(The following is a guest post written by Alissa Knight, an ethical hacker, entrepreneur and author.)

Is your SIEM or SOAR tool capable of contextual awareness? When a detection system is able to apply context to decisions, it’s taking its situational awareness of the environment, such as its understanding of entities and users, and improving the accuracy of its decisions at the time the decision is made. 

Applying contextual awareness in security can be easily described as situational awareness of the environment  to include the network, endpoints and users and use of that information to improve decisions on the applicability of a security event. Whether a solution is capable of applying context to automated detection and response can directly impact the mean time to response (MTTR) and ultimately whether an attack is mitigated or goes unnoticed.

False positives

False positives, a true event that doesn’t apply to the target system or service, is a systemic problem in the world of event analysis that contextual awareness solves. Antithetical to the concept of false positives are true positives, an event that is real and affects the target operating system and service. False negatives are events that the detection system thinks wasn’t an attack but in fact is, while a true negative is an event that the detection system doesn’t think is an attack and isn’t. While one might think false positives are bad, false negatives are in fact worse. While false positives can induce “event fatigue” causing analysts to ignore real attacks, false negatives don’t even show up as events of interest resulting in real attacks going undetected.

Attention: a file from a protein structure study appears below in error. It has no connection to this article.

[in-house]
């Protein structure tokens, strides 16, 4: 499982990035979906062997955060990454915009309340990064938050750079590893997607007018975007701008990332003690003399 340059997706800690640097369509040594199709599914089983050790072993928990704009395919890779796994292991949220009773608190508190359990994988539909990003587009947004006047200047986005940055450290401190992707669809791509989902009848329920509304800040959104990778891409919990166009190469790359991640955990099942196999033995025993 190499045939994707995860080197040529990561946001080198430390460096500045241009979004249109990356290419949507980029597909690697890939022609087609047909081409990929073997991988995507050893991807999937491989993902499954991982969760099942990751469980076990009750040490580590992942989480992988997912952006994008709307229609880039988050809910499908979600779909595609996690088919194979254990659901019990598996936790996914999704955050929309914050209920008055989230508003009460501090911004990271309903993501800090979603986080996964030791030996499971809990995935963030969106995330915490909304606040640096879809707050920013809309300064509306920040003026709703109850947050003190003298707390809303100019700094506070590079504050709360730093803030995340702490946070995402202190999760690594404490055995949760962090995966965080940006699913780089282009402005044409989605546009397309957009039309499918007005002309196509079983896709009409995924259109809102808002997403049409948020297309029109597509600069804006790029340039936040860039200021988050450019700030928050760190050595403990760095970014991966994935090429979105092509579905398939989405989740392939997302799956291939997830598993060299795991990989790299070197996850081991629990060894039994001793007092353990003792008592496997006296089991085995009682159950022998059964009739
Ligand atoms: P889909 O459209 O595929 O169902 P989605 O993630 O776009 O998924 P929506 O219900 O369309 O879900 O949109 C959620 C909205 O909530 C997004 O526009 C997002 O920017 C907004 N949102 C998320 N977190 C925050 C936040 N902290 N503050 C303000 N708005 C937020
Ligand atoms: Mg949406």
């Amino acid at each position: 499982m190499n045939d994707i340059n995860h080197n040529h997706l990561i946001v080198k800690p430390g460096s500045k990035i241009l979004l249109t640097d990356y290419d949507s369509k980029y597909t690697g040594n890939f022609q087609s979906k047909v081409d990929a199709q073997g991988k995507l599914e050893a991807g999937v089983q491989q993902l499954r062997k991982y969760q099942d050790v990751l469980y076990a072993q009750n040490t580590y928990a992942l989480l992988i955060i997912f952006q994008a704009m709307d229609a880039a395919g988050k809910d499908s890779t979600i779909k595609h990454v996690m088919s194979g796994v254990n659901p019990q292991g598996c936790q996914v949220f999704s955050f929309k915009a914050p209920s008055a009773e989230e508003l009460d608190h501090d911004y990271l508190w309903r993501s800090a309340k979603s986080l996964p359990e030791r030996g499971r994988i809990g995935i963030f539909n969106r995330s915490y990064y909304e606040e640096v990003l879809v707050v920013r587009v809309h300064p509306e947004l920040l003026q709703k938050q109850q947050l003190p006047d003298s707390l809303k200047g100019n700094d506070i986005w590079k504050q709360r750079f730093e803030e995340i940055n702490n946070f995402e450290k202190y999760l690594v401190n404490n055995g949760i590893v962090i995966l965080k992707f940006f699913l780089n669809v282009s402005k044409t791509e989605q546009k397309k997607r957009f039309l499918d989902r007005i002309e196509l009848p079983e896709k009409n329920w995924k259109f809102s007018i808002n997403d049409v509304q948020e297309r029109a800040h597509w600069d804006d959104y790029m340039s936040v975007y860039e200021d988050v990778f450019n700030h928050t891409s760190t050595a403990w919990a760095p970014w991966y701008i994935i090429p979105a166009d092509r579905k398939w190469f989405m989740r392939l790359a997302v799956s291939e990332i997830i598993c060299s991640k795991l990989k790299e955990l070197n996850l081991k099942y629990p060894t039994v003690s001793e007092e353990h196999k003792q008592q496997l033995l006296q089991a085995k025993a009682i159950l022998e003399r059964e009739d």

Why context matters

Human capital is a precious commodity. The time to analyze and determine if an event is a true or false positive can take many minutes. When the number of events per day can be in the hundreds of thousands for the average enterprise, the more contextual intelligence to reduce the number of false positives can mean hours of cost savings to an organization.

With advancements in machine learning transforming threat detection and response, no organization should be adopting cybersecurity solutions that don’t have contextual awareness of the environment.